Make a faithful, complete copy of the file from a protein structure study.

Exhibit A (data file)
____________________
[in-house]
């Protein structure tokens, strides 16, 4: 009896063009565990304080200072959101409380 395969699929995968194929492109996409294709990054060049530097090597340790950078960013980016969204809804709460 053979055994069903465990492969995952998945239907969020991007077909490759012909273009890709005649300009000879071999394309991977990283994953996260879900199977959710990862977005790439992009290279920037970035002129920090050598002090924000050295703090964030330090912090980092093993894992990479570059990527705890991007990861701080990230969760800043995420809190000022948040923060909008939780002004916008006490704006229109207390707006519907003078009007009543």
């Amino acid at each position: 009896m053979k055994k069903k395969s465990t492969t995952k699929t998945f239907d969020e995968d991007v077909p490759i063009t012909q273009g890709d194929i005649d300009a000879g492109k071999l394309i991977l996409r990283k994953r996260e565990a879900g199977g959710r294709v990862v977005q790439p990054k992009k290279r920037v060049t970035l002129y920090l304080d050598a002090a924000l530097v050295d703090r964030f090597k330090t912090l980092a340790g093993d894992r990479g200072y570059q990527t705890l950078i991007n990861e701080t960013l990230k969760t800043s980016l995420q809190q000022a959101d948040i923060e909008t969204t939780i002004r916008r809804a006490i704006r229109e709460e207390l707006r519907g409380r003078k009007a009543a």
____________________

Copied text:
[in-house]
């Protein structure tokens, strides 16, 4: 009896063009565990304080200072959101409380 395969699929995968194929492109996409294709990054060049530097090597340790950078960013980016969204809804709460 053979055994069903465990492969995952998945239907969020991007077909490759012909273009890709005649300009000879071999394309991977990283994953996260879900199977959710990862977005790439992009290279920037970035002129920090050598002090924000050295703090964030330090912090980092093993894992990479570059990527705890991007990861701080990230969760800043995420809190000022948040923060909008939780002004916008006490704006229109207390707006519907003078009007009543």
């Amino acid at each position: 009896m053979k055994k069903k395969s465990t492969t995952k699929t998945f239907d969020e995968d991007v077909p490759i063009t012909q273009g890709d194929i005649d300009a000879g492109k071999l394309i991977l996409r990283k994953r996260e565990a879900g199977g959710r294709v990862v977005q790439p990054k992009k290279r920037v060049t970035l002129y920090l304080d050598a002090a924000l530097v050295d703090r964030f090597k330090t912090l980092a340790g093993d894992r990479g200072y570059q990527t705890l950078i991007n990861e701080t960013l990230k969760t800043s980016l995420q809190q000022a959101d948040i923060e909008t969204t939780i002004r916008r809804a006490i704006r229109e709460e207390l707006r519907g409380r003078k009007a009543a």